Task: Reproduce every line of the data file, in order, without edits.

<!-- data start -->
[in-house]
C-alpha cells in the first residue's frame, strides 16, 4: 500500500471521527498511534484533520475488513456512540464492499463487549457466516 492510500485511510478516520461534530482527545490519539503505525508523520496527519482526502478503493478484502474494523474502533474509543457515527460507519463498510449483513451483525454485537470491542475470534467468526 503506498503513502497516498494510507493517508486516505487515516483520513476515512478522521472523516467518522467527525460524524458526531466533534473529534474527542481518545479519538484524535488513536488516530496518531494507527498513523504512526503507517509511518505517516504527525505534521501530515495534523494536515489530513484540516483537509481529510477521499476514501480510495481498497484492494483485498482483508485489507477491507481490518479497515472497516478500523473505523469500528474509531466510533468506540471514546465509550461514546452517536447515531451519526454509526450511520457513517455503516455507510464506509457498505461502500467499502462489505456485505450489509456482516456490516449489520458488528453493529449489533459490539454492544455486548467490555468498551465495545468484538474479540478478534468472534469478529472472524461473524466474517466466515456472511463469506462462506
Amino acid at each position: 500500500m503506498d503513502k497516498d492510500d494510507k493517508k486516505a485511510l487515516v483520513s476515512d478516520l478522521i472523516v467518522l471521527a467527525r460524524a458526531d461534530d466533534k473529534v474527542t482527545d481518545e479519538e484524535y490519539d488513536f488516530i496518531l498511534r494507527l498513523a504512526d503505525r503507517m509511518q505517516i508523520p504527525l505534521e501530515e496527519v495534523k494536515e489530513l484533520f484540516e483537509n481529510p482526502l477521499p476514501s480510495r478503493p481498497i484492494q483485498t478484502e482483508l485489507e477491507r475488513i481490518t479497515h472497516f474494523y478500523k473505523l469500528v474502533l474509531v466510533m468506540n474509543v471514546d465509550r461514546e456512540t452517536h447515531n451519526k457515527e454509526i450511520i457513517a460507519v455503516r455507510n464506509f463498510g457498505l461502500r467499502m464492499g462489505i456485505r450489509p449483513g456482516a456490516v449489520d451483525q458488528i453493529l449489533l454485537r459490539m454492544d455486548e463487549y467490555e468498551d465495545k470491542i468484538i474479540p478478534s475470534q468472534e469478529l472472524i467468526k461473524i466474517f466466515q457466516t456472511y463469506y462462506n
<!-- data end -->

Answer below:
[in-house]
C-alpha cells in the first residue's frame, strides 16, 4: 500500500471521527498511534484533520475488513456512540464492499463487549457466516 492510500485511510478516520461534530482527545490519539503505525508523520496527519482526502478503493478484502474494523474502533474509543457515527460507519463498510449483513451483525454485537470491542475470534467468526 503506498503513502497516498494510507493517508486516505487515516483520513476515512478522521472523516467518522467527525460524524458526531466533534473529534474527542481518545479519538484524535488513536488516530496518531494507527498513523504512526503507517509511518505517516504527525505534521501530515495534523494536515489530513484540516483537509481529510477521499476514501480510495481498497484492494483485498482483508485489507477491507481490518479497515472497516478500523473505523469500528474509531466510533468506540471514546465509550461514546452517536447515531451519526454509526450511520457513517455503516455507510464506509457498505461502500467499502462489505456485505450489509456482516456490516449489520458488528453493529449489533459490539454492544455486548467490555468498551465495545468484538474479540478478534468472534469478529472472524461473524466474517466466515456472511463469506462462506
Amino acid at each position: 500500500m503506498d503513502k497516498d492510500d494510507k493517508k486516505a485511510l487515516v483520513s476515512d478516520l478522521i472523516v467518522l471521527a467527525r460524524a458526531d461534530d466533534k473529534v474527542t482527545d481518545e479519538e484524535y490519539d488513536f488516530i496518531l498511534r494507527l498513523a504512526d503505525r503507517m509511518q505517516i508523520p504527525l505534521e501530515e496527519v495534523k494536515e489530513l484533520f484540516e483537509n481529510p482526502l477521499p476514501s480510495r478503493p481498497i484492494q483485498t478484502e482483508l485489507e477491507r475488513i481490518t479497515h472497516f474494523y478500523k473505523l469500528v474502533l474509531v466510533m468506540n474509543v471514546d465509550r461514546e456512540t452517536h447515531n451519526k457515527e454509526i450511520i457513517a460507519v455503516r455507510n464506509f463498510g457498505l461502500r467499502m464492499g462489505i456485505r450489509p449483513g456482516a456490516v449489520d451483525q458488528i453493529l449489533l454485537r459490539m454492544d455486548e463487549y467490555e468498551d465495545k470491542i468484538i474479540p478478534s475470534q468472534e469478529l472472524i467468526k461473524i466474517f466466515q457466516t456472511y463469506y462462506n